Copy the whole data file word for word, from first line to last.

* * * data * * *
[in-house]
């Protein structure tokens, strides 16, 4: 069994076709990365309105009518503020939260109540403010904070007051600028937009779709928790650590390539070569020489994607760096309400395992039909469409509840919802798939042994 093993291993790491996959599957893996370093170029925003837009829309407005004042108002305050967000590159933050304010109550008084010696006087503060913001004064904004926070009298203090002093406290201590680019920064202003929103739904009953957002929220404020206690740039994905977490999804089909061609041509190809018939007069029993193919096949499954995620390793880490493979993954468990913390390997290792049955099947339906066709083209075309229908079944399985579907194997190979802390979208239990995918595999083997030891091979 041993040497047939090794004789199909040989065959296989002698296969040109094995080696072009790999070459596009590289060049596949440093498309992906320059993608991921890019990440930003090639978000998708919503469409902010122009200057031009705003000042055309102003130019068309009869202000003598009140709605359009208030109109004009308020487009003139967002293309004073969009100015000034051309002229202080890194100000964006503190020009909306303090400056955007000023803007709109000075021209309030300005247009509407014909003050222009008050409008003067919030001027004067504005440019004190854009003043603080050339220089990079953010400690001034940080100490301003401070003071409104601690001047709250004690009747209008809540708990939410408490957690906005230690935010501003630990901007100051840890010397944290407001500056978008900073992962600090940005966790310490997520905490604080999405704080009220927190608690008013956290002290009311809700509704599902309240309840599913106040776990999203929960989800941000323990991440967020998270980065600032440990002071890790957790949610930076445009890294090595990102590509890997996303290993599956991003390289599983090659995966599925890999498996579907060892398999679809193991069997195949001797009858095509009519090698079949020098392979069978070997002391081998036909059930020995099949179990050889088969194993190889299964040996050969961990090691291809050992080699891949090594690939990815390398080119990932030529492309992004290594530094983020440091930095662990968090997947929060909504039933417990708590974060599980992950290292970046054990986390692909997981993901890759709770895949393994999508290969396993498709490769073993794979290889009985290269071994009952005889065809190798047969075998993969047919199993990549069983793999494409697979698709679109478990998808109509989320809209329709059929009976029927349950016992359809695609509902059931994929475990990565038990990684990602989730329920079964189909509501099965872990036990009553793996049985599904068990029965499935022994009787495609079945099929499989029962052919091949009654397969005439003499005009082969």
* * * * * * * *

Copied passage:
[in-house]
């Protein structure tokens, strides 16, 4: 069994076709990365309105009518503020939260109540403010904070007051600028937009779709928790650590390539070569020489994607760096309400395992039909469409509840919802798939042994 093993291993790491996959599957893996370093170029925003837009829309407005004042108002305050967000590159933050304010109550008084010696006087503060913001004064904004926070009298203090002093406290201590680019920064202003929103739904009953957002929220404020206690740039994905977490999804089909061609041509190809018939007069029993193919096949499954995620390793880490493979993954468990913390390997290792049955099947339906066709083209075309229908079944399985579907194997190979802390979208239990995918595999083997030891091979 041993040497047939090794004789199909040989065959296989002698296969040109094995080696072009790999070459596009590289060049596949440093498309992906320059993608991921890019990440930003090639978000998708919503469409902010122009200057031009705003000042055309102003130019068309009869202000003598009140709605359009208030109109004009308020487009003139967002293309004073969009100015000034051309002229202080890194100000964006503190020009909306303090400056955007000023803007709109000075021209309030300005247009509407014909003050222009008050409008003067919030001027004067504005440019004190854009003043603080050339220089990079953010400690001034940080100490301003401070003071409104601690001047709250004690009747209008809540708990939410408490957690906005230690935010501003630990901007100051840890010397944290407001500056978008900073992962600090940005966790310490997520905490604080999405704080009220927190608690008013956290002290009311809700509704599902309240309840599913106040776990999203929960989800941000323990991440967020998270980065600032440990002071890790957790949610930076445009890294090595990102590509890997996303290993599956991003390289599983090659995966599925890999498996579907060892398999679809193991069997195949001797009858095509009519090698079949020098392979069978070997002391081998036909059930020995099949179990050889088969194993190889299964040996050969961990090691291809050992080699891949090594690939990815390398080119990932030529492309992004290594530094983020440091930095662990968090997947929060909504039933417990708590974060599980992950290292970046054990986390692909997981993901890759709770895949393994999508290969396993498709490769073993794979290889009985290269071994009952005889065809190798047969075998993969047919199993990549069983793999494409697979698709679109478990998808109509989320809209329709059929009976029927349950016992359809695609509902059931994929475990990565038990990684990602989730329920079964189909509501099965872990036990009553793996049985599904068990029965499935022994009787495609079945099929499989029962052919091949009654397969005439003499005009082969």